The Justices then went on to suggest changes to the law to make it so that paintball silencers would also be illegal, if that's why Congress or the Attorney General really wanted to do. But until those changes are made, the current law cannot be applied to a case to make a silencer for paintball illegal. You seem to be reading that part backwards.

Of course that doesn't mean that an ATF agent is prohibited for making a case and trying again. But the precedent that is set is pretty darn clear - the current law, without changes, just doesn't work. Prosecutors have to follow the law, and if there's a case specifically on point, like Crooker, then for a Prosecutor to disregard that and still file charges in spite of it, that would actually subject the Prosecutor to the possibility of facing a malicious prosecution lawsuit. That's the check and balance part of our Justice System, where the Judiciary gets to tell the Executive branch "you can't enforce this law in this manner."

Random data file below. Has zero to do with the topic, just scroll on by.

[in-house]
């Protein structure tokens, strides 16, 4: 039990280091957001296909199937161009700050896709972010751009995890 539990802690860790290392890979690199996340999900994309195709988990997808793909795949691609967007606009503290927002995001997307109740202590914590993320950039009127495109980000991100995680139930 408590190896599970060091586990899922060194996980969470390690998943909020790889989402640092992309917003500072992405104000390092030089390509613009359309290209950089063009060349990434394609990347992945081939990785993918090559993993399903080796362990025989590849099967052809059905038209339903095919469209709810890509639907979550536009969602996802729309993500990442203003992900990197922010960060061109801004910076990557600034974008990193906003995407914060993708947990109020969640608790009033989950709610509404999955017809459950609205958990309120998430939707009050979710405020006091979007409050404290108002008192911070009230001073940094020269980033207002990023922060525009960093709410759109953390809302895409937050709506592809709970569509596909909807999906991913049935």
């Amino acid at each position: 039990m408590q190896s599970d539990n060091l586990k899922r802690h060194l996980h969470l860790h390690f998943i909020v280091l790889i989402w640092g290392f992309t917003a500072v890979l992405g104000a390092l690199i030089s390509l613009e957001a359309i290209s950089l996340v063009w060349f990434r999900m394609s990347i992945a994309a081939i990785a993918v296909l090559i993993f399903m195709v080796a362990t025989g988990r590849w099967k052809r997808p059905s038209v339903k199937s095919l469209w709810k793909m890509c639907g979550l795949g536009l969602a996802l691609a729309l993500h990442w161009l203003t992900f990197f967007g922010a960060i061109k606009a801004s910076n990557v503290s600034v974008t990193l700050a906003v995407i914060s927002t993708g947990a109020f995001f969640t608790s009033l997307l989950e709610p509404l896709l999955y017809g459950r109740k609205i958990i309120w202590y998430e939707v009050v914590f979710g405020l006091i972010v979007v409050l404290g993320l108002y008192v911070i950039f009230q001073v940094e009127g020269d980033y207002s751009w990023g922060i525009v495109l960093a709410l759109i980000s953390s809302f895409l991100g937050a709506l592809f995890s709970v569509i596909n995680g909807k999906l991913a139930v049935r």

Ultimately Crooker really did change everything, because now the current law has been tested and has been found to not apply to paintball silencers. So in order for paintball silencers to become illegal "again" there has to be a legislative change. (Although you really can't say "again", because the current law was found to never have applied to paintball silencers in the first place, without a specific intent to be used on a firearm).

TL|DR: The Crooker Court said "This law does not apply to paintball silencers unless there was an intent to use the silencer on a firearm." AND "If you (ATF) want the law to apply to paintball silencers, then it first needs to be changed to be more specific, to include silencers made for airguns, and not just for firearms. Because it doesn't do that in its current form."